Bond University Law alumnus Tsjatsja Westerveld is about to embark on the experience of a lifetime having secured the coveted Peter Nygh Hague Conference Internship in The Hague, Netherlands.
The six month stint will give the 22-year-old graduate lawyer the opportunity to work with some of the world’s leading private international law practitioners on developing and implementing global legal conventions.
With over 60 member states representing all continents, the Hague Conference aims for the ‘progressive unification’ of the various State private international law rules.
Tsjatsja, who is currently working at Allens Linklaters in Brisbane, explained an exchange she undertook at Leiden University in the Netherlands during her studies allowed her to form a great network of contacts which ultimately led to this opportunity.
“As part of the Bond University exchange program I moved to the Netherlands in 2010 to complete a semester at Leiden University,” explained Tsjatsja.
“During my time abroad I met many students who were interning at a number of international organisations in The Hague, in both public and private international law,
“The Peter Nygh Hague Conference Internship seemed like a perfect opportunity to gain invaluable experience working as part of an international organisation at the forefront of drafting international conventions in key areas of private international law, as well as providing me the opportunity to live in the cosmopolitan city of The Hague,” she said.
Tsjatsja was also heavily involved with the international mooting competitions at Bond University participating in the Willem C Vis East Moot Competition, winning the Beijing Foreign Studies University Intellectual Property Moot and coaching a student team who competed, and won the D.M. Harish Memorial Government Law College International Moor Court Competition in Mumbai, India earlier this year.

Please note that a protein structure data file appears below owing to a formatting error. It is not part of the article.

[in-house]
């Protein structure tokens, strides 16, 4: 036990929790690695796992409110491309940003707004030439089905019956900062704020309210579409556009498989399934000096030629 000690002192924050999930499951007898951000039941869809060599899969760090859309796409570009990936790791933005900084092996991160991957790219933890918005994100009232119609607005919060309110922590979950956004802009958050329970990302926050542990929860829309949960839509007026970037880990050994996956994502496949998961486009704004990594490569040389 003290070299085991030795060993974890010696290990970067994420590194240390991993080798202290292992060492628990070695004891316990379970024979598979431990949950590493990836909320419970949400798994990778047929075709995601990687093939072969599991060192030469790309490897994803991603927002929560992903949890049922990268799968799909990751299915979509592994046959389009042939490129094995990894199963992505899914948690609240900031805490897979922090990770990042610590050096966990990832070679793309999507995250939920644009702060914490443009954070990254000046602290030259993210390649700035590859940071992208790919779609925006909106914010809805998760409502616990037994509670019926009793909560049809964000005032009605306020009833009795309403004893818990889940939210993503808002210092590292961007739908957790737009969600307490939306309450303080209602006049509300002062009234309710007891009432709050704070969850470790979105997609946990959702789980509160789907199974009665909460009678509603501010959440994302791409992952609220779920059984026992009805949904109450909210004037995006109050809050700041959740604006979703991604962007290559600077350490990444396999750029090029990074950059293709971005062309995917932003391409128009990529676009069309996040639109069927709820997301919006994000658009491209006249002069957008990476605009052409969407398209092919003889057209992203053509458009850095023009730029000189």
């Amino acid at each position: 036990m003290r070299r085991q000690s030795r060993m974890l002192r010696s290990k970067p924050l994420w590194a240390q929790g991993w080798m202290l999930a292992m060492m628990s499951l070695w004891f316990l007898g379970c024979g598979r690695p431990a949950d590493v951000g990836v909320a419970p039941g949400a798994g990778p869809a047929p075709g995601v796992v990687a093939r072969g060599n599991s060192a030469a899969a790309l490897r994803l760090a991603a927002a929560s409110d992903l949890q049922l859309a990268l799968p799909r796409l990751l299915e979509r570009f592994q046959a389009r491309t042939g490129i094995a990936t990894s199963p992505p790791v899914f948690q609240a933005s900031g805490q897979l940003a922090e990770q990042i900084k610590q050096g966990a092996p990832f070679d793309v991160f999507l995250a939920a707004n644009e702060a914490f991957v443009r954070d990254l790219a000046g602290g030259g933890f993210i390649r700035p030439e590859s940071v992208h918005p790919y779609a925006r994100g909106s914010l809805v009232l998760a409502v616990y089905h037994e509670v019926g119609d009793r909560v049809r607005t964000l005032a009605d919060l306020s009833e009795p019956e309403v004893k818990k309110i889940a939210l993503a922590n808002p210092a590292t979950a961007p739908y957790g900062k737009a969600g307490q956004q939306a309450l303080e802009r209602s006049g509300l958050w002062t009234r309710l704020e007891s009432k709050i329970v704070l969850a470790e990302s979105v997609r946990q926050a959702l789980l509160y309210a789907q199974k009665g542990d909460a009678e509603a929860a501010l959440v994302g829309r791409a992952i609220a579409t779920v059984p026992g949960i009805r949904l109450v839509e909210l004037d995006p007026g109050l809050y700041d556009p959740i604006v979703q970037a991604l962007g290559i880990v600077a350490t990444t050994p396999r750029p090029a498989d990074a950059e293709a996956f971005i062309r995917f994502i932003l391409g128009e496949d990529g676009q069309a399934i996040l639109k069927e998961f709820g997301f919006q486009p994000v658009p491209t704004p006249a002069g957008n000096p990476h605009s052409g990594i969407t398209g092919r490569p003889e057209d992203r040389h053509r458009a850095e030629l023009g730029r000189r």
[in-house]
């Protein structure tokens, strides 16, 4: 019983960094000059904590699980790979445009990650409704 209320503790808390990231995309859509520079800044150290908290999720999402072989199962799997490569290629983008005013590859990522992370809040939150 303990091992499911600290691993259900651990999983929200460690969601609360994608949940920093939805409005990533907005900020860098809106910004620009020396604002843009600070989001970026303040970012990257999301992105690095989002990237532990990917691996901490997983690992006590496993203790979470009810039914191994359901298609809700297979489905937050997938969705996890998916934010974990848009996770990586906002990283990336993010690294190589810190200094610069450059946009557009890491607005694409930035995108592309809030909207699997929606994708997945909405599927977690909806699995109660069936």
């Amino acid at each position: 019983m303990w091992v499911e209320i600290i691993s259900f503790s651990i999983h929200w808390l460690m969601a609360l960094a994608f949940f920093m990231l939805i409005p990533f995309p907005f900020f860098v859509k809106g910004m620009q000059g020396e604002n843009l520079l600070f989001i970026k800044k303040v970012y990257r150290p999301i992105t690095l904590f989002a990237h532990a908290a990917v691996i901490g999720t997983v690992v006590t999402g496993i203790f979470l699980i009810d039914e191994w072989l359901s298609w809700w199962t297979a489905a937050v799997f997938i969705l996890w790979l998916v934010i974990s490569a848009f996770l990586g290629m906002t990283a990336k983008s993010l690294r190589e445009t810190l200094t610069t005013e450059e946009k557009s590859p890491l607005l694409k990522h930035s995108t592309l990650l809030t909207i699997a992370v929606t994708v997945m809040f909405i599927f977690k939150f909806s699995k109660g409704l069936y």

She attributes her success in securing the internships to the skills and confidence she gained during her studies at Bond University.
“Being involved in numerous moots under the guidance of Bond's staff allowed me to develop key research, writing and advocacy skills, which have definitely helped in job interviews,” she said.
“They were especially helpful during the four person panel interview for the internship - it was comparable to a moot before a panel of judges or arbitrators.”
Bond University’s Dean of Law Geraldine Mackenzie said it was a remarkable feat to have a graduate represented at the prestigious Hague Conference in the international legal capital.
“I congratulate Tsjatsja on her achievement; this will be a great experience for her and is a great example of the opportunities available to Bond Law graduates,” said Professor Mackenzie.
Tsjatsja will commence her internship in September taking her one step closer to her ultimate career goal of working in the area of dispute resolution involving international commercial arbitrations.